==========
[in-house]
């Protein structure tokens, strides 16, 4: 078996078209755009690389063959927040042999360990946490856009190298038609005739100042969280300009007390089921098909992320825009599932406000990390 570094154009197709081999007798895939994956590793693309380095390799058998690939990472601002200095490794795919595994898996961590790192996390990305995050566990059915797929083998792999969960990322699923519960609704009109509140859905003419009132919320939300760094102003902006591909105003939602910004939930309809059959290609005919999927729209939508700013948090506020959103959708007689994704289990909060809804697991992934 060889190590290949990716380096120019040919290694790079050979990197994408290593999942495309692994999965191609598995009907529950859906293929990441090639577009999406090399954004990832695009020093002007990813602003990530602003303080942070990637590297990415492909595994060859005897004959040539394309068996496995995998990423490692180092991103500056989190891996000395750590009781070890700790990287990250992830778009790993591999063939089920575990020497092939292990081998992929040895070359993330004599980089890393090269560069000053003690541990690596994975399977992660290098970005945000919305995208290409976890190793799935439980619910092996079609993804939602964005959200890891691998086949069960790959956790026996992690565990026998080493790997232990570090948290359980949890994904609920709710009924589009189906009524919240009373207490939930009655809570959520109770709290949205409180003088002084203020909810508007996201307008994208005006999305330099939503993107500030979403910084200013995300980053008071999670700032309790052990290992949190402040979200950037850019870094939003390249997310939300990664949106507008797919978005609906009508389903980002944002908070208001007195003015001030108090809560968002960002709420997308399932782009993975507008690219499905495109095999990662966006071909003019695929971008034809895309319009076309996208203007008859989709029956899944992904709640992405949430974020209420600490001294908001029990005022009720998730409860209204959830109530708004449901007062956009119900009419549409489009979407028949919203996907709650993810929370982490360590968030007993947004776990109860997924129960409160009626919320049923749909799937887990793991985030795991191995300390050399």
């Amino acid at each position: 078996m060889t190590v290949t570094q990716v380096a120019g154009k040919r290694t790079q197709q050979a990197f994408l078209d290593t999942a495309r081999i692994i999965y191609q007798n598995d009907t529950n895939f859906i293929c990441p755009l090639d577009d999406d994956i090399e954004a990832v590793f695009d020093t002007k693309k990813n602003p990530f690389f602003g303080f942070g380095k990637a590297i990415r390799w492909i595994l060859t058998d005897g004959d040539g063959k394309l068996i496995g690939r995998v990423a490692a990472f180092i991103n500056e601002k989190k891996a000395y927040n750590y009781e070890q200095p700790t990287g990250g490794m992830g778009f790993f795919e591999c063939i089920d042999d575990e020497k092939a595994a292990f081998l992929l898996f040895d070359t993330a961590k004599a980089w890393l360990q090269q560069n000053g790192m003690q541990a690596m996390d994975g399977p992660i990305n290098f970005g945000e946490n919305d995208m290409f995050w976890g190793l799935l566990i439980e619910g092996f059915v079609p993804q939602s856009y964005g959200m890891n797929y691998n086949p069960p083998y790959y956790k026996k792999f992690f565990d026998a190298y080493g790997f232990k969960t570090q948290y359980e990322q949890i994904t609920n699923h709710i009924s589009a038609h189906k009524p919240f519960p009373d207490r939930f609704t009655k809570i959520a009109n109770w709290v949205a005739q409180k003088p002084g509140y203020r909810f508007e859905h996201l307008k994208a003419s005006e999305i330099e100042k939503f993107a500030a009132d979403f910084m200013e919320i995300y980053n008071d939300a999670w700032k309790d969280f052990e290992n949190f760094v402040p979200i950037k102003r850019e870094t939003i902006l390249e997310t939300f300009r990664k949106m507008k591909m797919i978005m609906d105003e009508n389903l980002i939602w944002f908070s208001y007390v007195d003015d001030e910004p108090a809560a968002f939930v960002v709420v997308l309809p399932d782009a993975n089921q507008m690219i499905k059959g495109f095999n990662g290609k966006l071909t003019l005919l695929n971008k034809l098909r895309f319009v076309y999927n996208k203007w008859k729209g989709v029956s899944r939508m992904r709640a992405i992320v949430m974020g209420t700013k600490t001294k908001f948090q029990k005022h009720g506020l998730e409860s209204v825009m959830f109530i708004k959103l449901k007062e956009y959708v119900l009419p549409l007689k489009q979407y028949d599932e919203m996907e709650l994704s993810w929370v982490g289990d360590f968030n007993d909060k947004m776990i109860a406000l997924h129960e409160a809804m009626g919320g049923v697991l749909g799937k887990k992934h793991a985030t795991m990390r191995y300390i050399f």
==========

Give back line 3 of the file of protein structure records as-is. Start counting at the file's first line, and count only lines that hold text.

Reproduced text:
């Amino acid at each position: 078996m060889t190590v290949t570094q990716v380096a120019g154009k040919r290694t790079q197709q050979a990197f994408l078209d290593t999942a495309r081999i692994i999965y191609q007798n598995d009907t529950n895939f859906i293929c990441p755009l090639d577009d999406d994956i090399e954004a990832v590793f695009d020093t002007k693309k990813n602003p990530f690389f602003g303080f942070g380095k990637a590297i990415r390799w492909i595994l060859t058998d005897g004959d040539g063959k394309l068996i496995g690939r995998v990423a490692a990472f180092i991103n500056e601002k989190k891996a000395y927040n750590y009781e070890q200095p700790t990287g990250g490794m992830g778009f790993f795919e591999c063939i089920d042999d575990e020497k092939a595994a292990f081998l992929l898996f040895d070359t993330a961590k004599a980089w890393l360990q090269q560069n000053g790192m003690q541990a690596m996390d994975g399977p992660i990305n290098f970005g945000e946490n919305d995208m290409f995050w976890g190793l799935l566990i439980e619910g092996f059915v079609p993804q939602s856009y964005g959200m890891n797929y691998n086949p069960p083998y790959y956790k026996k792999f992690f565990d026998a190298y080493g790997f232990k969960t570090q948290y359980e990322q949890i994904t609920n699923h709710i009924s589009a038609h189906k009524p919240f519960p009373d207490r939930f609704t009655k809570i959520a009109n109770w709290v949205a005739q409180k003088p002084g509140y203020r909810f508007e859905h996201l307008k994208a003419s005006e999305i330099e100042k939503f993107a500030a009132d979403f910084m200013e919320i995300y980053n008071d939300a999670w700032k309790d969280f052990e290992n949190f760094v402040p979200i950037k102003r850019e870094t939003i902006l390249e997310t939300f300009r990664k949106m507008k591909m797919i978005m609906d105003e009508n389903l980002i939602w944002f908070s208001y007390v007195d003015d001030e910004p108090a809560a968002f939930v960002v709420v997308l309809p399932d782009a993975n089921q507008m690219i499905k059959g495109f095999n990662g290609k966006l071909t003019l005919l695929n971008k034809l098909r895309f319009v076309y999927n996208k203007w008859k729209g989709v029956s899944r939508m992904r709640a992405i992320v949430m974020g209420t700013k600490t001294k908001f948090q029990k005022h009720g506020l998730e409860s209204v825009m959830f109530i708004k959103l449901k007062e956009y959708v119900l009419p549409l007689k489009q979407y028949d599932e919203m996907e709650l994704s993810w929370v982490g289990d360590f968030n007993d909060k947004m776990i109860a406000l997924h129960e409160a809804m009626g919320g049923v697991l749909g799937k887990k992934h793991a985030t795991m990390r191995y300390i050399f």